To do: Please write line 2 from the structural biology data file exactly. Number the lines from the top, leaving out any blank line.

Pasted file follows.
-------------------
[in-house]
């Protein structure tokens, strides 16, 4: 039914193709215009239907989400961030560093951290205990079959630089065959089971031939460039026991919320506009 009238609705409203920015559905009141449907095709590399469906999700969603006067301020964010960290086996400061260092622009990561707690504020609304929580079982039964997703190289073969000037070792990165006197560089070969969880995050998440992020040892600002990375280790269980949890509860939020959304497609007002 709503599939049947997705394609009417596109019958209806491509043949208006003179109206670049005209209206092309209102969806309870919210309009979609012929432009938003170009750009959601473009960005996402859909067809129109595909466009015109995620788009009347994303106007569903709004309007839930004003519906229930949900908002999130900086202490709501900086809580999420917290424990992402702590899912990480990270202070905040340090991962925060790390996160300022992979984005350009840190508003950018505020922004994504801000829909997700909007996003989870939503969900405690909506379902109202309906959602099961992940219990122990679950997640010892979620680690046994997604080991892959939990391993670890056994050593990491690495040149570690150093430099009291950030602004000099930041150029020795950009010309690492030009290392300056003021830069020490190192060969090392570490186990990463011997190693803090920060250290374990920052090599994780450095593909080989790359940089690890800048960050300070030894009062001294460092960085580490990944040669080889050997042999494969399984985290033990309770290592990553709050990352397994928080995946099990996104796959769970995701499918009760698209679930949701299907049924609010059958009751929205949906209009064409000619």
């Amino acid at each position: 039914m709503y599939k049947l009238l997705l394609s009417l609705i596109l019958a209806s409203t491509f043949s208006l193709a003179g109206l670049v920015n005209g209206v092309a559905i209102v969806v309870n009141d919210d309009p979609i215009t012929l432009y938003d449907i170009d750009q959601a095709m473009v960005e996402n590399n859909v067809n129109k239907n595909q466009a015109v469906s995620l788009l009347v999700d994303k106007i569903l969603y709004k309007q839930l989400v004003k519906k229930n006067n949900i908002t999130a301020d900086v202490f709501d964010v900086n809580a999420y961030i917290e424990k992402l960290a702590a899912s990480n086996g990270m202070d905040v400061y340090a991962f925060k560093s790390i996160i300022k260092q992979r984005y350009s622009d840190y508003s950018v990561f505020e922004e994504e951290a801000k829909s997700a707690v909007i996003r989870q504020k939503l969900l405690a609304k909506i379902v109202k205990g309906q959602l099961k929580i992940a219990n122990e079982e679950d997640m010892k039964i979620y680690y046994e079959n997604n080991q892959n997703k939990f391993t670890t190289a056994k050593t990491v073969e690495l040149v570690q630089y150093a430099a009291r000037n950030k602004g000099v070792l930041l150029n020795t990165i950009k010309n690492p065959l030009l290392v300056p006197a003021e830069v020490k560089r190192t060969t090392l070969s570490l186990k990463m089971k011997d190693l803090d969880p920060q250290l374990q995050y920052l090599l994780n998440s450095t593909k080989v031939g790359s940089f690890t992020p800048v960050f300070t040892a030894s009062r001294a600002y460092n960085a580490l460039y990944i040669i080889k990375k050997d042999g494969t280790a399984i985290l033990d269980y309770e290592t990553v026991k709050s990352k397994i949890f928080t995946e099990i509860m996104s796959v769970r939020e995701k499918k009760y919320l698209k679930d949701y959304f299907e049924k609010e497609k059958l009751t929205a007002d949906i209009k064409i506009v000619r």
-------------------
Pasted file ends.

């Protein structure tokens, strides 16, 4: 039914193709215009239907989400961030560093951290205990079959630089065959089971031939460039026991919320506009 009238609705409203920015559905009141449907095709590399469906999700969603006067301020964010960290086996400061260092622009990561707690504020609304929580079982039964997703190289073969000037070792990165006197560089070969969880995050998440992020040892600002990375280790269980949890509860939020959304497609007002 709503599939049947997705394609009417596109019958209806491509043949208006003179109206670049005209209206092309209102969806309870919210309009979609012929432009938003170009750009959601473009960005996402859909067809129109595909466009015109995620788009009347994303106007569903709004309007839930004003519906229930949900908002999130900086202490709501900086809580999420917290424990992402702590899912990480990270202070905040340090991962925060790390996160300022992979984005350009840190508003950018505020922004994504801000829909997700909007996003989870939503969900405690909506379902109202309906959602099961992940219990122990679950997640010892979620680690046994997604080991892959939990391993670890056994050593990491690495040149570690150093430099009291950030602004000099930041150029020795950009010309690492030009290392300056003021830069020490190192060969090392570490186990990463011997190693803090920060250290374990920052090599994780450095593909080989790359940089690890800048960050300070030894009062001294460092960085580490990944040669080889050997042999494969399984985290033990309770290592990553709050990352397994928080995946099990996104796959769970995701499918009760698209679930949701299907049924609010059958009751929205949906209009064409000619």